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Optical Defects as Sources of Quantum Light

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STANFORD, Calif., March 6, 2020 — Researchers at Stanford University are investigating light-emitting defects in materials that could someday enable quantum-based technologies. Once understood, these defects could be controlled and potentially provide bright, on-demand, predictable sources of quantum light.

The researchers are specifically investigating hexagonal boron nitride (hBN), a material that can emit bright light one photon at a time at room temperature. Hexagonal boron nitride emits light in a rainbow of hues that currently cannot be controlled. “We wanted to know the source of the multicolor emission, with the ultimate goal of gaining control over emission,” researcher Fariah Hayee said.

The scientists were able to trace the material’s emission to specific atomic defects. They directly correlated hBN quantum emission with local strain using a combination of photoluminescence, cathodoluminescence, and nanobeam electron diffraction.

Using a modified electron microscope developed by the Stanford team, the scientists matched the local, atomic-scale structure of hBN with its unique color emission. Over the course of hundreds of experiments, they bombarded the material with electrons and visible light and recorded the pattern of light emission. They found that at least four distinct defect classes were responsible for the observed emission range, and all four classes were stable upon both optical and electron illumination. They also studied how the periodic arrangement of atoms in hBN influenced the emission color.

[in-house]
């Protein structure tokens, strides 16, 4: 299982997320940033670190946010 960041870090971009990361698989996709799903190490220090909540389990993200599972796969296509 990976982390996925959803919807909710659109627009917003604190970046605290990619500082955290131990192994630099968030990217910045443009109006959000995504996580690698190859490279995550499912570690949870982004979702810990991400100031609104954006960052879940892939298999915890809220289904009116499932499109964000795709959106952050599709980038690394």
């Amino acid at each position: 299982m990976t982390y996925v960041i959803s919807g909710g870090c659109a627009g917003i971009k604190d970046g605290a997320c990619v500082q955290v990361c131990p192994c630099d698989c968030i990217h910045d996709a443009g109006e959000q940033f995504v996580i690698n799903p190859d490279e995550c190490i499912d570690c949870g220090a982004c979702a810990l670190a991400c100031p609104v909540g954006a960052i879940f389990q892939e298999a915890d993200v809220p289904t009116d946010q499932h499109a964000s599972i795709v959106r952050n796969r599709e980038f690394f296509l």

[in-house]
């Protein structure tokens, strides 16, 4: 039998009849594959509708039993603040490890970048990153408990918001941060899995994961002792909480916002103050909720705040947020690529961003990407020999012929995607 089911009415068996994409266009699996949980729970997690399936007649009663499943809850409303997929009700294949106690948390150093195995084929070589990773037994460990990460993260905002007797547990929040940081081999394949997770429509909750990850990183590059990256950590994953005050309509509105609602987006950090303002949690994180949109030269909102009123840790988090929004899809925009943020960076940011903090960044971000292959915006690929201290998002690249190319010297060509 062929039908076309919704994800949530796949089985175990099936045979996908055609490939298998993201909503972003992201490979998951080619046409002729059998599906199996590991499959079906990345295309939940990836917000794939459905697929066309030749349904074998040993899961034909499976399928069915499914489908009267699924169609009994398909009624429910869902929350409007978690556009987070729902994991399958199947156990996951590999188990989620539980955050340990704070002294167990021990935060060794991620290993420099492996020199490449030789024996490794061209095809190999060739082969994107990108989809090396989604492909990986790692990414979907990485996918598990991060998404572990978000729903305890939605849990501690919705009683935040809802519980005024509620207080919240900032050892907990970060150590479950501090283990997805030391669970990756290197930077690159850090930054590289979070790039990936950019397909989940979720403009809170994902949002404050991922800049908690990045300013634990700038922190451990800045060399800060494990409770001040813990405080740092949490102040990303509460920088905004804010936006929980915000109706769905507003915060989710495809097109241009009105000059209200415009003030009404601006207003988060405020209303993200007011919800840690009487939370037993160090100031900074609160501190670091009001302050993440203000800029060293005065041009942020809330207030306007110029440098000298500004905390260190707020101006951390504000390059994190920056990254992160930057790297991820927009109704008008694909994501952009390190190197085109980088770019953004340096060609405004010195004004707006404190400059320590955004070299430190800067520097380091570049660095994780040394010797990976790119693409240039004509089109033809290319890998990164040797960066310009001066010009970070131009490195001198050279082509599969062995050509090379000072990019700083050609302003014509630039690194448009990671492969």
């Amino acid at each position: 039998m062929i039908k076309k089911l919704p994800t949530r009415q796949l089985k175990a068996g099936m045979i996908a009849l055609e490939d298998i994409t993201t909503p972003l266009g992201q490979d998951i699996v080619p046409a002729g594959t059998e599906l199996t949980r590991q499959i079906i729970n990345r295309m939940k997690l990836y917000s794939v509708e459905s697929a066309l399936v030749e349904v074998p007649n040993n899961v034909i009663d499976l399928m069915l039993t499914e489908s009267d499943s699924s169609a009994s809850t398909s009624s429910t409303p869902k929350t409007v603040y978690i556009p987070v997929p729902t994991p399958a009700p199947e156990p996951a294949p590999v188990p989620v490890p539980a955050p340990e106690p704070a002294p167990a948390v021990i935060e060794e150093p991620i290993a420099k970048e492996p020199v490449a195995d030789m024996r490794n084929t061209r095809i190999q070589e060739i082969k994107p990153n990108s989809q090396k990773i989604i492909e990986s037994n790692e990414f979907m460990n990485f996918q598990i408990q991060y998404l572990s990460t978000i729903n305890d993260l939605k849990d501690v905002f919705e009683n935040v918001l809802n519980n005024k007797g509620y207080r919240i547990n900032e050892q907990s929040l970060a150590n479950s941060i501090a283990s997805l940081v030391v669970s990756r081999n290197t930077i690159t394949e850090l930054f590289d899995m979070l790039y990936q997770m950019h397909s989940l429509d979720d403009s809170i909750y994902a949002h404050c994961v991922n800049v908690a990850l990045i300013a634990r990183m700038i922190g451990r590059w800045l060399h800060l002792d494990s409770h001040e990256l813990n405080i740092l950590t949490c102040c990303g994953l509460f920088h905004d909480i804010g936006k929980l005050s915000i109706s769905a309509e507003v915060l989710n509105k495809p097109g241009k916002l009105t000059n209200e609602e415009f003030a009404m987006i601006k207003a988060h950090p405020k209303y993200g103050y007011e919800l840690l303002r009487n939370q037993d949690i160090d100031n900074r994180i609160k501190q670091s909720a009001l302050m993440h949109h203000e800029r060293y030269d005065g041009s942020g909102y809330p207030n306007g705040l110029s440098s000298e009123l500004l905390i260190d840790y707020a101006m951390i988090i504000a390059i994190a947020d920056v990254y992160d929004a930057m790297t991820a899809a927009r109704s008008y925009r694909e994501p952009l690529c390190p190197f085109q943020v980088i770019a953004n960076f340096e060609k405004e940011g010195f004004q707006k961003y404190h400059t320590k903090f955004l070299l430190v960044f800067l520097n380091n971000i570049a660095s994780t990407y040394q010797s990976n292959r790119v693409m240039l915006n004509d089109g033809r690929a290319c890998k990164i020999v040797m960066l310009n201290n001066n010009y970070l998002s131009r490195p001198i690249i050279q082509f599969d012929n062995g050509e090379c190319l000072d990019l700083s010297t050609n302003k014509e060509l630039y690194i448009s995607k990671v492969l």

“The challenge was to tease out the results from what can seem to be a very messy quantum system. Just one measurement doesn’t tell the whole picture,” Hayee said. “But taken together, and combined with theory, the data is very rich and provides a clear classification of quantum defects in this material.”

A Harvard University team led by professor Prineha Narang developed a new theory to predict the color of defects by accounting for how light, electrons, and heat interacted in the material. “We needed to know how these defects couple to the environment and if that could be used as a fingerprint to identify and control them,” Harvard researcher Christopher Ciccarino said.

In addition to the specific findings about types of defect emissions in hBN, the process the team developed to collect and classify these quantum spectra could, on its own, be transformative for a range of quantum materials. “Materials can be made with near atomic-scale precision, but we still don’t fully understand how different atomic arrangements influence their optoelectronic properties,” professor Jennifer Dionne said.

Although the researchers are currently focused on understanding which defects give rise to certain colors of quantum emission, the eventual aim is to control the defects’ properties.

The work brought together materials scientists, physicists, and electrical engineers. “We were able to lay the groundwork for creating quantum sources with controllable properties, such as color, intensity, and position,” Dionne said. “Our ability to study this problem from several different angles demonstrates the advantages of an interdisciplinary approach.”

The research was published in Nature Materials (www.doi.org/10.1038/s41563-020-0616-9). 

Photonics.com
Mar 2020
GLOSSARY
nanophotonics
The study of how light interacts with nanoscale objects and the technology of applying photons to the manipulation or sensing of nanoscale structures.
Research & TechnologyeducationStanford UniversityAmericasnanophotonicsplasmonics2D materialstransmission electron microscopyMicroscopyopticsmaterialslight sourcesquantum light sourcesoptical defects

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